House of Commons passes net zero carbon bill

The House of Commons has unanimously passed legislation to commit the UK to its new target of net zero carbon emissions by 2050.

MPs debated legislation to update the 2008 Climate Change Act’s 2050 greenhouse gas emissions reduction target from at least 80% lower than the 1990 baseline to 100%.

The passing of the legislation last night (June 25) comes after the Prime Minister Theresa May announced the country’s ambitious new goal earlier this month.

Energy and Clean Growth Minister Chris Skidmore, who introduced the bill in Parliament, tweeted: ‘Today the House of Commons passed the milestone legislation to commit the UK to #netzero carbon emissions by 2050.

‘One of the proudest moments of my parliamentary career to speak at the despatch box as @beisgovuk minister introducing it.’

The legislation will now be debated in the House of Lords tomorrow (Wednesday 26 June 2019) before it can receive Royal Assent.

If it is brought into law later this week as expected, the UK will become the first major economy in the world to set a target for net zero emissions, although other economies are expected to follow.

15 nations across the world have now promised to set a target of net zero emissions by 2050 or earlier, according to analysis published by the Energy and Climate Intelligence Unit (ECIU).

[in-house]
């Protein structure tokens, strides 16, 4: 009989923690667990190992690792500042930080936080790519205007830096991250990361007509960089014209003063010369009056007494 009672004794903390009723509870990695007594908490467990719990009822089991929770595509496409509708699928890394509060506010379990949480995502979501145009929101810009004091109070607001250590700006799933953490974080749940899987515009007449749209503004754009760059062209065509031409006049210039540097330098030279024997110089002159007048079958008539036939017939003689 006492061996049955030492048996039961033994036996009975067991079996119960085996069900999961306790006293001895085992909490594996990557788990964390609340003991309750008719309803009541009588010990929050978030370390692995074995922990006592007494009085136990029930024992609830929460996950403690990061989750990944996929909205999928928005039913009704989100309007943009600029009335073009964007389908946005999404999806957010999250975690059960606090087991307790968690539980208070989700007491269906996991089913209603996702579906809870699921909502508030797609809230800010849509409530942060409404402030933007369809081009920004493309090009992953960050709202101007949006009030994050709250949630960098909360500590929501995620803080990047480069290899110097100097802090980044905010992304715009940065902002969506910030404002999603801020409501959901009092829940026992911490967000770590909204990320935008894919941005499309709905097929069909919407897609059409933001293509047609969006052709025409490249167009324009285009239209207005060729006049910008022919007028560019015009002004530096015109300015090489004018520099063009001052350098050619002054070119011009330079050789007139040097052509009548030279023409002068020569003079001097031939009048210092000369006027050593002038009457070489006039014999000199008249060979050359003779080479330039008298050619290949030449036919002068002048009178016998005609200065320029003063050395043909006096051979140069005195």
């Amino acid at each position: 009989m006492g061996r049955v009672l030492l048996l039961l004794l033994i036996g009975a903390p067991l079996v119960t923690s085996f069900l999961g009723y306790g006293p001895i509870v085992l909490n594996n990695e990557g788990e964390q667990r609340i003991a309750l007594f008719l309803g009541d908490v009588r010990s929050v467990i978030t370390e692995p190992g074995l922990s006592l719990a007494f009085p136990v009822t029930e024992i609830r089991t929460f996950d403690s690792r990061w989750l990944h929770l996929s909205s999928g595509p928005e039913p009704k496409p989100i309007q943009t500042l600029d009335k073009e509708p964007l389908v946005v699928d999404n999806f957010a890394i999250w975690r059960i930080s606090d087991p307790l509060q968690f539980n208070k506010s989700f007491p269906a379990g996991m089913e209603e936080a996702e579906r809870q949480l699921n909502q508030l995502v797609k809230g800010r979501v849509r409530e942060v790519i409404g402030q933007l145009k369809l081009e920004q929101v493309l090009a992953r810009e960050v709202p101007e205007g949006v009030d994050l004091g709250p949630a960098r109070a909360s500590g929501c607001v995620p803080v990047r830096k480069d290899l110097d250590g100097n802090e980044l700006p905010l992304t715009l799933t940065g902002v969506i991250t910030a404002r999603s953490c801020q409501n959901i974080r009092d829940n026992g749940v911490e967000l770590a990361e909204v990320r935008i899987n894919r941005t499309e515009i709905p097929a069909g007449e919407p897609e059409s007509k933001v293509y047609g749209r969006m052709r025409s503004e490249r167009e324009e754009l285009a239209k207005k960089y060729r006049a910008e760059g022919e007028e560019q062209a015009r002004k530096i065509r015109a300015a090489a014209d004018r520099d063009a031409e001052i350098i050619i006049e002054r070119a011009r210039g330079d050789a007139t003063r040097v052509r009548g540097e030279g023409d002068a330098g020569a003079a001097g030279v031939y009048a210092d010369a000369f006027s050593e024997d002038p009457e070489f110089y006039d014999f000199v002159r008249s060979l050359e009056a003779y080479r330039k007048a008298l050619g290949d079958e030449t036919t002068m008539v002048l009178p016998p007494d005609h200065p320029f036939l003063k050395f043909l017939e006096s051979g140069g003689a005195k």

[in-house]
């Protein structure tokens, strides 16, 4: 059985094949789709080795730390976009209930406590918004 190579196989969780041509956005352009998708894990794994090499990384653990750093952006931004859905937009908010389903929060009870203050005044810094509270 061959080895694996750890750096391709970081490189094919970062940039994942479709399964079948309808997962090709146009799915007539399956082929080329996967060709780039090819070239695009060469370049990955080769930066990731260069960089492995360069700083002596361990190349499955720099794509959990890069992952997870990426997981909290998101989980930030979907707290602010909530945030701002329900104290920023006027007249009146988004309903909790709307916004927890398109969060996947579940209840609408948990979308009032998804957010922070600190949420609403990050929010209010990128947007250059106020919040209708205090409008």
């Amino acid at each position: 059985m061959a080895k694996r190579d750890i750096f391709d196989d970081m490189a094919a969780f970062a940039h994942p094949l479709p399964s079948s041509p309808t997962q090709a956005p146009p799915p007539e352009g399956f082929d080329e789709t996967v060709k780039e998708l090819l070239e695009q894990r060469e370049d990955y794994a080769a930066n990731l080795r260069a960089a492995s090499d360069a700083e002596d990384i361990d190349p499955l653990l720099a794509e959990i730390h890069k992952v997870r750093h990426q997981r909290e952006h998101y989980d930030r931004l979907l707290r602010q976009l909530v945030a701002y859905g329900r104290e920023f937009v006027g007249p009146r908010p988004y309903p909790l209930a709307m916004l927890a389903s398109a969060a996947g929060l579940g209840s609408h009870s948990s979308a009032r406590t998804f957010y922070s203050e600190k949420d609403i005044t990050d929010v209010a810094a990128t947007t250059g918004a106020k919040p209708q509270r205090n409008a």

The UK will conduct a further assessment in five years’ time to confirm that other countries are taking similar actions to tackle carbon emissions.

The UK’s progress towards the legally binding target will be monitored by the independent Committee on Climate Change with emissions cuts determined through five-yearly carbon budgets.

The bill’s passing was met with cautious optimism by the Green Party MP Caroline Lucas, who said that the government now needs to act to ensure the UK hits its 2050 target.

Lucas said: ‘It’s not enough just to declare a climate emergency and a net zero emissions target. The Government needs to take appropriate action now. There’s no point in dialling 999 and asking for the fire brigade in 30 years’ time.’

Figures released by the Department for Business, Energy & Industrial Strategy (BEIS) earlier this year revealed that the UK has cut emissions by 44% since 1990.

However, this has mostly been achieved by phasing coal out of the country’s electricity generation in favour of gas, nuclear and other more renewable sources.

Experts now say that in order to hit its target, the UK must tackle its sluggish decarbonisation of other areas of the economy such as transport and business.

The UK’s greenhouse gas emissions fell 3% in 2018 from 2017 but the transport and business sectors are lagging behind with the latter reporting a 0% year-on-year reduction, BEIS’ figures revealed.

Current projections show that while the UK is set to comply with its current third Carbon Budget, the UK is set to miss its fourth and fifth Carbon Budgets running from 2023 to 2032.